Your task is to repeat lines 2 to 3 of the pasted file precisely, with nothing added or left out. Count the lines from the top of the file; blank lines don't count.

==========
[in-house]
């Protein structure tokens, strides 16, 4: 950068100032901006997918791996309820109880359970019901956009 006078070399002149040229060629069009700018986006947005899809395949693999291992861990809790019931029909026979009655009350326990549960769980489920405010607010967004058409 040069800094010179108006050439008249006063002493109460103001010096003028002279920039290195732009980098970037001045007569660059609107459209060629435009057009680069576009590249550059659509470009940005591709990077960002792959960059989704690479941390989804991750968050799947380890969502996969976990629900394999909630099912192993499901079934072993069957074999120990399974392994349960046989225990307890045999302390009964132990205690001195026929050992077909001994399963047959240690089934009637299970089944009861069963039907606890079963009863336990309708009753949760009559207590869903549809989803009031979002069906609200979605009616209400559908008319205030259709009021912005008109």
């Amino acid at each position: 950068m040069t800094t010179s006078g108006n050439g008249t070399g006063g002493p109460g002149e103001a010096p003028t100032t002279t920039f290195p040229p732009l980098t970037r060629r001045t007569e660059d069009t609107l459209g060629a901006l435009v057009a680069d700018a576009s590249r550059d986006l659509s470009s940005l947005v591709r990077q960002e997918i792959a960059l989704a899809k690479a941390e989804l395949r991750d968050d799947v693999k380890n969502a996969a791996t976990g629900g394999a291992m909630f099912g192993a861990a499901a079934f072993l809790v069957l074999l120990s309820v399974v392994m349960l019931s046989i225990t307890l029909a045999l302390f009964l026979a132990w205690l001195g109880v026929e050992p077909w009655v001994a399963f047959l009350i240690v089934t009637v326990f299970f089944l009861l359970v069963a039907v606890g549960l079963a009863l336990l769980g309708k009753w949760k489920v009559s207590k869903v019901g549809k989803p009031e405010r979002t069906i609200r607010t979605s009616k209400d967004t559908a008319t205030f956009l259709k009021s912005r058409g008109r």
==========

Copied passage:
């Protein structure tokens, strides 16, 4: 950068100032901006997918791996309820109880359970019901956009 006078070399002149040229060629069009700018986006947005899809395949693999291992861990809790019931029909026979009655009350326990549960769980489920405010607010967004058409 040069800094010179108006050439008249006063002493109460103001010096003028002279920039290195732009980098970037001045007569660059609107459209060629435009057009680069576009590249550059659509470009940005591709990077960002792959960059989704690479941390989804991750968050799947380890969502996969976990629900394999909630099912192993499901079934072993069957074999120990399974392994349960046989225990307890045999302390009964132990205690001195026929050992077909001994399963047959240690089934009637299970089944009861069963039907606890079963009863336990309708009753949760009559207590869903549809989803009031979002069906609200979605009616209400559908008319205030259709009021912005008109």
């Amino acid at each position: 950068m040069t800094t010179s006078g108006n050439g008249t070399g006063g002493p109460g002149e103001a010096p003028t100032t002279t920039f290195p040229p732009l980098t970037r060629r001045t007569e660059d069009t609107l459209g060629a901006l435009v057009a680069d700018a576009s590249r550059d986006l659509s470009s940005l947005v591709r990077q960002e997918i792959a960059l989704a899809k690479a941390e989804l395949r991750d968050d799947v693999k380890n969502a996969a791996t976990g629900g394999a291992m909630f099912g192993a861990a499901a079934f072993l809790v069957l074999l120990s309820v399974v392994m349960l019931s046989i225990t307890l029909a045999l302390f009964l026979a132990w205690l001195g109880v026929e050992p077909w009655v001994a399963f047959l009350i240690v089934t009637v326990f299970f089944l009861l359970v069963a039907v606890g549960l079963a009863l336990l769980g309708k009753w949760k489920v009559s207590k869903v019901g549809k989803p009031e405010r979002t069906i609200r607010t979605s009616k209400d967004t559908a008319t205030f956009l259709k009021s912005r058409g008109r």